Personal bankruptcy filings climbed last month to their highest level since 2005, when Congress enacted laws aimed at discouraging such filings, and experts predicted more than a million Americans will seek bankruptcy protection this year.
The American Bankruptcy Institute, citing data from the National Bankruptcy Research Center, said 76,120 people filed for bankruptcy in February, a 15 percent increase from January. Business bankruptcies also surged, climbing to a four-month high of 4,326, according to Jupiter eSources, which tracks business and personal bankruptcy filings.
The numbers highlighted the rising toll of the U.S. housing slump and the credit crunch it precipitated. Those developments have brought the economy to the brink of recession and led to a surge in home foreclosures. In response, the U.S. central bank has cut interest rates at the fastest clip in more than two decades, but the economy has remained sluggish.
Samuel Gerdano, executive director of the ABI in Alexandria, Va., said Tuesday the institute expects personal bankruptcy filings to top 1 million in 2008. That would mark the highest number since 2005, when Congress enacted laws that made it harder for individuals to file for bankruptcy. Personal bankruptcy filings totaled 800,000 last year, a 40 percent increase from 2006, he said.
“I don’t see a problem reaching one million,” said consumer bankruptcy attorney Brian J. Small of Thav Gross Steinway & Bennett in Michigan. “I would be surprised if…we don’t exceed it.”
Small said home foreclosures have been “the leading impetus” for the increase in personal bankruptcy filings. That’s because by the time homeowners face foreclosure “they’ve already borrowed every penny that they could; they already spent everything in their savings. They’re at the point where there’s nothing left,” he said.
Lenders initiated about 1.5 million home foreclosures last year, up from an annual average of “fewer than 1 million” in the previous two years, Federal Reserve Chairman Ben Bernanke said in a speech Tuesday.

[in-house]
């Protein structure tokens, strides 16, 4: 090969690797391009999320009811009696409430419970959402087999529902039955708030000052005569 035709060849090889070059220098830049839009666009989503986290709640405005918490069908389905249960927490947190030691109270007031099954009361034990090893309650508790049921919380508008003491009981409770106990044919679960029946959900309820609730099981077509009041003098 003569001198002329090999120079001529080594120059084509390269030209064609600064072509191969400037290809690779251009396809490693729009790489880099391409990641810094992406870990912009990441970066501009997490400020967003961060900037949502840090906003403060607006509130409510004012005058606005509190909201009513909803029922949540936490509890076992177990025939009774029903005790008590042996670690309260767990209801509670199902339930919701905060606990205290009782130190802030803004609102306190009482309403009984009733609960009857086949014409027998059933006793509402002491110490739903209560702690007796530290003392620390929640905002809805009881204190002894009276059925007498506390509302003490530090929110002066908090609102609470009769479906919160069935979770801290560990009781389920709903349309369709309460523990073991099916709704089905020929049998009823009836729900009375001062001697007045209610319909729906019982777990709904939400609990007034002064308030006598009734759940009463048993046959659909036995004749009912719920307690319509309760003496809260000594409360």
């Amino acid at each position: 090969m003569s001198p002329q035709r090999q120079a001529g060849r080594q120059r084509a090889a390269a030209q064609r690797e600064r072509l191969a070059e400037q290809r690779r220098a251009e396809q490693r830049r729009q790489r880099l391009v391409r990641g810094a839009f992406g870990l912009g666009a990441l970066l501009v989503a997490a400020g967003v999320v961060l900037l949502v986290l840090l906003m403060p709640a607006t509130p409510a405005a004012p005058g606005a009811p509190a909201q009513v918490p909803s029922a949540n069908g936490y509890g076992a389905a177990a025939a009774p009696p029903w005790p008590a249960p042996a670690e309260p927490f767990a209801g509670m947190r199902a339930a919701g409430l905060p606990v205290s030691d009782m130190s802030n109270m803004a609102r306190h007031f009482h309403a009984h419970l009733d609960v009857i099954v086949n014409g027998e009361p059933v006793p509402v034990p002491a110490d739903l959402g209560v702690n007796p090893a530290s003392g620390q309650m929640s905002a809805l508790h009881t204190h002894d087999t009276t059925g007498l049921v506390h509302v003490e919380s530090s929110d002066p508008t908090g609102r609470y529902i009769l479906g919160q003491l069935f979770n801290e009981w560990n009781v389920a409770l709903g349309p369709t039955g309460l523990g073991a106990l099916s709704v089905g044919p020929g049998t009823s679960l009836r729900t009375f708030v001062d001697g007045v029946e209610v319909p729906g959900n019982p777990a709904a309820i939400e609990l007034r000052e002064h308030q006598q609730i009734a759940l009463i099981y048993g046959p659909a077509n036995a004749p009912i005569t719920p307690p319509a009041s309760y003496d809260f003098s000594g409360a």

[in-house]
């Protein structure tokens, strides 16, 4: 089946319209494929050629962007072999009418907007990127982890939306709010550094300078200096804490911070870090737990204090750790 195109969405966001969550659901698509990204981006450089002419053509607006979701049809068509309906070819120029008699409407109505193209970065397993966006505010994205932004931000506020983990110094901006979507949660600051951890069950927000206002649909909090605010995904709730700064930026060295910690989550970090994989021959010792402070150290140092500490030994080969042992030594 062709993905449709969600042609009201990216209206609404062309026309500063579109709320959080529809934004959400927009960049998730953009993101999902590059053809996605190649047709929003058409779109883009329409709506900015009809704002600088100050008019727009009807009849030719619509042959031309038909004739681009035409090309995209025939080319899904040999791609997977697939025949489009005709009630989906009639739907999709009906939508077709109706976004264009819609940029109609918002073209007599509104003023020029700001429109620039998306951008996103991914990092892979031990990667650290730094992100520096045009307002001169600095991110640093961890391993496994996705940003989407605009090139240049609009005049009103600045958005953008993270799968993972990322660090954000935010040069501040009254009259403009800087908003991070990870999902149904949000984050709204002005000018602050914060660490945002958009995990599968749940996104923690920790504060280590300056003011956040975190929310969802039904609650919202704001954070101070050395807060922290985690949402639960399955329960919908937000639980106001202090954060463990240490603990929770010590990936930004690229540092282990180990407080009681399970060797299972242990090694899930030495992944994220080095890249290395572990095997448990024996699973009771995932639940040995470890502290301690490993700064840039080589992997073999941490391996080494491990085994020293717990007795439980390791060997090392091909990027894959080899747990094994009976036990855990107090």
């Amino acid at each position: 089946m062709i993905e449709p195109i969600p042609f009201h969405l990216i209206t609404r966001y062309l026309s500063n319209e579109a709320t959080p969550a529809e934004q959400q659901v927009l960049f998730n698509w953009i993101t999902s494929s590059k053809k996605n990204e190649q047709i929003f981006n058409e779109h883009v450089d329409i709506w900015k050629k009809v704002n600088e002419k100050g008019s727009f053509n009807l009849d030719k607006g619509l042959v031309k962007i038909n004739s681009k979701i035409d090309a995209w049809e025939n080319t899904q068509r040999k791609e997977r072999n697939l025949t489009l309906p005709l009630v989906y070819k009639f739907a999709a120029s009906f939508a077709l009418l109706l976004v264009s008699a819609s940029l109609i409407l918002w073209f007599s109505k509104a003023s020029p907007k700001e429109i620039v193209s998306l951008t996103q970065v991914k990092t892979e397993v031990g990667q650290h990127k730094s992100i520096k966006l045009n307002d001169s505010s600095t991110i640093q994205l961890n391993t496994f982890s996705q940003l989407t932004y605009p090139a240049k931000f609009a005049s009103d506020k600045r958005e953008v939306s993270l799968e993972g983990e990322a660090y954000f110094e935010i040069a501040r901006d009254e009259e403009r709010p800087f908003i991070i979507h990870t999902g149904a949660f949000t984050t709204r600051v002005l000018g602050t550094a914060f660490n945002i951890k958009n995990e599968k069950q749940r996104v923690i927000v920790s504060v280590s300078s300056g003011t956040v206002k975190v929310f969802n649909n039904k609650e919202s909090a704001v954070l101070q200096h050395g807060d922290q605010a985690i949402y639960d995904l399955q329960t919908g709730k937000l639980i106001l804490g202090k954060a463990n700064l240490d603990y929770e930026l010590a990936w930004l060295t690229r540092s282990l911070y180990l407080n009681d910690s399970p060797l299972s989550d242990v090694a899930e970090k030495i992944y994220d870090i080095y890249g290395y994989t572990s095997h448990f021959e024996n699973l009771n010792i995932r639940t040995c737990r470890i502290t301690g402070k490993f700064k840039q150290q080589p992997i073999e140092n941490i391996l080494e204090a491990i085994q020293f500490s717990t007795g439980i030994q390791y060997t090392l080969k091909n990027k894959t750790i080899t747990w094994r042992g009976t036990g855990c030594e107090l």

“This situation calls for a vigorous response,” Bernanke said. “Measures to reduce preventable foreclosures could help not only stressed borrowers but also their communities and, indeed, the broader economy.
Small also said that his clients today have much greater debt than in the past. For example, he said he used to think that credit card debt in the range of $10,000 to $12,000 was high. Now, some clients are reporting credit card debt between $30,000 and $50,000.
“The proliferation of available credit, combined with the increase in mortgage interest rates, has stretched everyone to their maximum, and they’re going to break,” Small said.
As consumers tighten their pocketbooks, businesses — especially those that depend on consumer spending — will feel more pain, analysts said. Businesses already have been hurt by the global credit crunch, which is pushing a growing number of companies into bankruptcy and making it harder for others to emerge from bankruptcy.
“Commercial cases are very reliant on credit availability and so that’s where the credit crunch comes into play,” Gerdano said. “For several years, the wide availability of credit and almost excess liquidity really masked an underlying vulnerability of businesses.”